Monday, February 13, 2006

Why invading Iran is not the only option

Mahmoud Ahmadinejad's 7 month tenure in Iran has been an interesting period of interenational politics. He has made a number of bold gestures: 1. His holocaust denial 2. His assertion that he wishes to 'wipe [Israel] off the map' 3. His stubborn and bold resumption to Iran's nuclear programme. All have been bold high profile statements of international intent.

However, he has had what would be considered by most standards an absolutely disastrous introduction at a domestic level. His mandate was provided by the considerable Iranian poor. His 'back to basics' fundamentalist approach appealed to an electorate who wanted strong domestic leadership. However, in office his promises are proving difficult to implement as Tehran's more moderate business class are proving a difficult block to his domestic reforms. Unlike Afghanistan where the Taleban held power or even Hamas who have gained power (or what passes for power) on a fundamentalist standpoint, Iran has real economic clout and the middle class Iranians hold that power in Iran. What he's finding domestically therefore is that he is having to appease the middle classes which fundamentally goes against what he stood for in the election and the poor section of the country is becoming restless as to why nothing's happening.

Add to that, that he has had 3 nominations rejected in parliament for Iran's OPEC representataives and he has lost the confidence of the Supreme Religious Leader Ayatollah Ali Khamenei who is leaning increasingly towards the defeated conservative pragmatist and more moderate Akbar Hashemi-Rafsanjani.

Which brings me on to my point. Why are Western powers posturing and threatening sanctions and invasion (we are being softened up in the same way we were before iraq) when there is a much simpler option? An option that is not politically laudable, but nevertheless avoids the inevitable tensions that even the threat of invasion will garner. It's millenniums old but seems to be being overlooked. Yes it's good old regime destabilisation. With a domestic position that is tenuous to say the least, it is by no means beyond us to support Rafsanjani and to support the will of an increasingly strenghthened Iranian middle class. The big issue that faces us at the moment is Khameni's hardline position on the cartoons, it's a posiion that will sit well with the poor and creates a strong alliance again with Ahmadinejad.

Sanctions or war are not the only way, I simply don't understand this show of strength that seems the default position of the US and the UK.


Span Ows said...

I tend to agree Six. Iran is full of very generous and happy people who really can't understand either their own leaders or the West's poor perception of them. They hate being tarred with the Iraq or arab brush because they are neither.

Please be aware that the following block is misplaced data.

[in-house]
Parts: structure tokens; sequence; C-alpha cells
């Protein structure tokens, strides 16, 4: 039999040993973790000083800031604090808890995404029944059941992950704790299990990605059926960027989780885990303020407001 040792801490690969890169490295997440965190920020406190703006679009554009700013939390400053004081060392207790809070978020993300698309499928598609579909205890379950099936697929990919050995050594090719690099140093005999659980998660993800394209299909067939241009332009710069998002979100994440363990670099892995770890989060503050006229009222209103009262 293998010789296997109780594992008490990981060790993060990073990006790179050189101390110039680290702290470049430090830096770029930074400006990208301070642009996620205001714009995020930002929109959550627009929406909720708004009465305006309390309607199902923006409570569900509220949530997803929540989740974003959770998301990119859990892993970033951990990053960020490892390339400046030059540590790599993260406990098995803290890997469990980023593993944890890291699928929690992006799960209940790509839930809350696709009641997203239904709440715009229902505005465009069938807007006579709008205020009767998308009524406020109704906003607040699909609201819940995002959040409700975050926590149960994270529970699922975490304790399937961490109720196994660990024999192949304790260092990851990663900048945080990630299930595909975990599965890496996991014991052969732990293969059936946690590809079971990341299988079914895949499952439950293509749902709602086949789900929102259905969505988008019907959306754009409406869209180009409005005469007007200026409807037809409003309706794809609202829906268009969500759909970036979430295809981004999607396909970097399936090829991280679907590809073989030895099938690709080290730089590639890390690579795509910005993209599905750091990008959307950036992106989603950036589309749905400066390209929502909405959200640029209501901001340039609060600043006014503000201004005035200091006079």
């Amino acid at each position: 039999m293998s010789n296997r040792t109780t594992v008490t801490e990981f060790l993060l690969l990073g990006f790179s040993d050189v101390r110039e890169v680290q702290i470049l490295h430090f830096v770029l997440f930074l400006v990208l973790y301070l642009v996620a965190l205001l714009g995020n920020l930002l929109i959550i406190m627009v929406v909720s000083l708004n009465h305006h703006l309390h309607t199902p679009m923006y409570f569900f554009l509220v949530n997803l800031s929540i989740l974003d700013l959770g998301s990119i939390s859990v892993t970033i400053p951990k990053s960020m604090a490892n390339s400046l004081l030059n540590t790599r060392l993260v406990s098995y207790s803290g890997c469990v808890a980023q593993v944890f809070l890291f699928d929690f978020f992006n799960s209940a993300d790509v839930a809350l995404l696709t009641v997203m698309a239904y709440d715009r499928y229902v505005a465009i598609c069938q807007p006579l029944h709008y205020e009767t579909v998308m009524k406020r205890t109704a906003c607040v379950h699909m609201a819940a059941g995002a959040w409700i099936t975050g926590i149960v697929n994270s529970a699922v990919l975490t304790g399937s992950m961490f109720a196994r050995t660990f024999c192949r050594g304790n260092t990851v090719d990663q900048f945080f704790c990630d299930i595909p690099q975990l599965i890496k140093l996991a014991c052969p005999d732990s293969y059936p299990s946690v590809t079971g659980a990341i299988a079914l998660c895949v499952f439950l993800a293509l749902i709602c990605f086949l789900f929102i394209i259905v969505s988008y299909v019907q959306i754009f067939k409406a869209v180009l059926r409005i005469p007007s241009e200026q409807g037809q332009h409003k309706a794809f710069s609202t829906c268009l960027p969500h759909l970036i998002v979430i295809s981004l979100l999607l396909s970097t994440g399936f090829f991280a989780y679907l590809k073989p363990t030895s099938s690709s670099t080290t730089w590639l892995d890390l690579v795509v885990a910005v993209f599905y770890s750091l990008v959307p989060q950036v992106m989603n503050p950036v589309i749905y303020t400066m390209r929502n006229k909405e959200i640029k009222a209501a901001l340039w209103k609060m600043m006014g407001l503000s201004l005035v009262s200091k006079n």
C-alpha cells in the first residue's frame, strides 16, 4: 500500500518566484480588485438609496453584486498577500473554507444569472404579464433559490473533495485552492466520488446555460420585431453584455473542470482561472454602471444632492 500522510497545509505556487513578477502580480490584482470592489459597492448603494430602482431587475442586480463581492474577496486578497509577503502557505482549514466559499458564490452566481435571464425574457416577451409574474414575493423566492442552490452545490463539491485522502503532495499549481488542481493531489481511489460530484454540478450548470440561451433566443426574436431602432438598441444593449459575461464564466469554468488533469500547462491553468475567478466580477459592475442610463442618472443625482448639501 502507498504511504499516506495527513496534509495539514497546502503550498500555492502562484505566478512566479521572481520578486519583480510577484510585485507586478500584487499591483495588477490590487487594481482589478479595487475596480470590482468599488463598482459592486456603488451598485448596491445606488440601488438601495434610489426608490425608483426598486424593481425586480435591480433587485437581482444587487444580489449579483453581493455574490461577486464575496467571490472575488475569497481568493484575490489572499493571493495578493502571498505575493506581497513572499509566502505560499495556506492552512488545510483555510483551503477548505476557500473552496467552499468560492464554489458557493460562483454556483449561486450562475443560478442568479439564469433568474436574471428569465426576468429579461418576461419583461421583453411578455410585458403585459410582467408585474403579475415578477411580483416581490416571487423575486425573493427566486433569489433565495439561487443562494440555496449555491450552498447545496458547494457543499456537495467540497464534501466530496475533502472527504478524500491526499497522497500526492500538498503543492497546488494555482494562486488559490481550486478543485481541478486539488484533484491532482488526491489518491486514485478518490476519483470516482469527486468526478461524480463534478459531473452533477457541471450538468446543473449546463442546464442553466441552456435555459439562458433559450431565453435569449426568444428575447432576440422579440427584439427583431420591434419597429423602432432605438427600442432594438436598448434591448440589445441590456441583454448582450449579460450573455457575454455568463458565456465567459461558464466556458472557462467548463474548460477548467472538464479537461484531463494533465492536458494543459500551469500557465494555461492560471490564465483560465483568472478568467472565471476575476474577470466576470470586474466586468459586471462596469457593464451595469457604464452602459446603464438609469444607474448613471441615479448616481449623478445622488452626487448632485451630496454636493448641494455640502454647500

Their middle class are surprising rich and very well educated and I know I shouldn't lower the tone but the women are beautiful...obviously not all of them but I go by percentages and Iran is up there with Venezuela and Colombia...having said that I don't move in 'average' circles so it's a blighted (not bigotted!!!) view.

The problem was that Ahmadinejad made a very good job as mayor of Iran and cannot duplicate it at the highest level: as you say he is hamstrung by both the Guardian Council and the strong, wealthy calss that hold the country together. That said he is getting more bonkers as time goes on...:-/

flyingfinn said...

Who's posturing for war, is what I'd like to know. The only people who seem to think it's inevitable are a few people are not exactly friendly to the US. No doubt they would like a new excuse to complain. I'm not accusing you, Six. But it's up to Iran to show the world its intentions are peaceful, not the other way round.

Span Ows said...

Sugar!!! Just re-read...he was mayor of Tehran (not "Iran")...

FF "But it's up to Iran to show the world its intentions are peaceful, not the other way round."...that's a bit difficult for two reasons:
1. They have said so enough times but nobody believes them

2. Nobody believes them because they (Pres and Guardian Council) keep making beligerent comments like Israel shouldn't exist and all Jews should be housed in Europe; now they are breaking off diplomatic relations with European countires over the cartoons published.

Reminds me of Venezuela, great country, great people let down by the powers that be.

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